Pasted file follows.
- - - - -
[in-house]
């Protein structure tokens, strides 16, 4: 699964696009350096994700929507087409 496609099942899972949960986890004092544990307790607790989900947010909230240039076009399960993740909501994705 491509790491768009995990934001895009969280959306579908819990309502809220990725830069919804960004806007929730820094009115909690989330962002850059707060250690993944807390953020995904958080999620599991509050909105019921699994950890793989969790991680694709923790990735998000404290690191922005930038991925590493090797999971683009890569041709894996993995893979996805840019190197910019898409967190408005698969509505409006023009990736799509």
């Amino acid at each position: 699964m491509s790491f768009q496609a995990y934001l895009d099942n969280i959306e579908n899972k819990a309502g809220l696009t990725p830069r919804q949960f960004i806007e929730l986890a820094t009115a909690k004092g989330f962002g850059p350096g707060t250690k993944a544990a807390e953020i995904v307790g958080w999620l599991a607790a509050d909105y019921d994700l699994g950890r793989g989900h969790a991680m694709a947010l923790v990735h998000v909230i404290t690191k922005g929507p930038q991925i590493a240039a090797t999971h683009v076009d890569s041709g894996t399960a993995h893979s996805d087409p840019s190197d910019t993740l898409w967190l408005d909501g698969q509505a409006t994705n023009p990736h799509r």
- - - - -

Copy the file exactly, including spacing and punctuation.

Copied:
[in-house]
């Protein structure tokens, strides 16, 4: 699964696009350096994700929507087409 496609099942899972949960986890004092544990307790607790989900947010909230240039076009399960993740909501994705 491509790491768009995990934001895009969280959306579908819990309502809220990725830069919804960004806007929730820094009115909690989330962002850059707060250690993944807390953020995904958080999620599991509050909105019921699994950890793989969790991680694709923790990735998000404290690191922005930038991925590493090797999971683009890569041709894996993995893979996805840019190197910019898409967190408005698969509505409006023009990736799509």
């Amino acid at each position: 699964m491509s790491f768009q496609a995990y934001l895009d099942n969280i959306e579908n899972k819990a309502g809220l696009t990725p830069r919804q949960f960004i806007e929730l986890a820094t009115a909690k004092g989330f962002g850059p350096g707060t250690k993944a544990a807390e953020i995904v307790g958080w999620l599991a607790a509050d909105y019921d994700l699994g950890r793989g989900h969790a991680m694709a947010l923790v990735h998000v909230i404290t690191k922005g929507p930038q991925i590493a240039a090797t999971h683009v076009d890569s041709g894996t399960a993995h893979s996805d087409p840019s190197d910019t993740l898409w967190l408005d909501g698969q509505a409006t994705n023009p990736h799509r």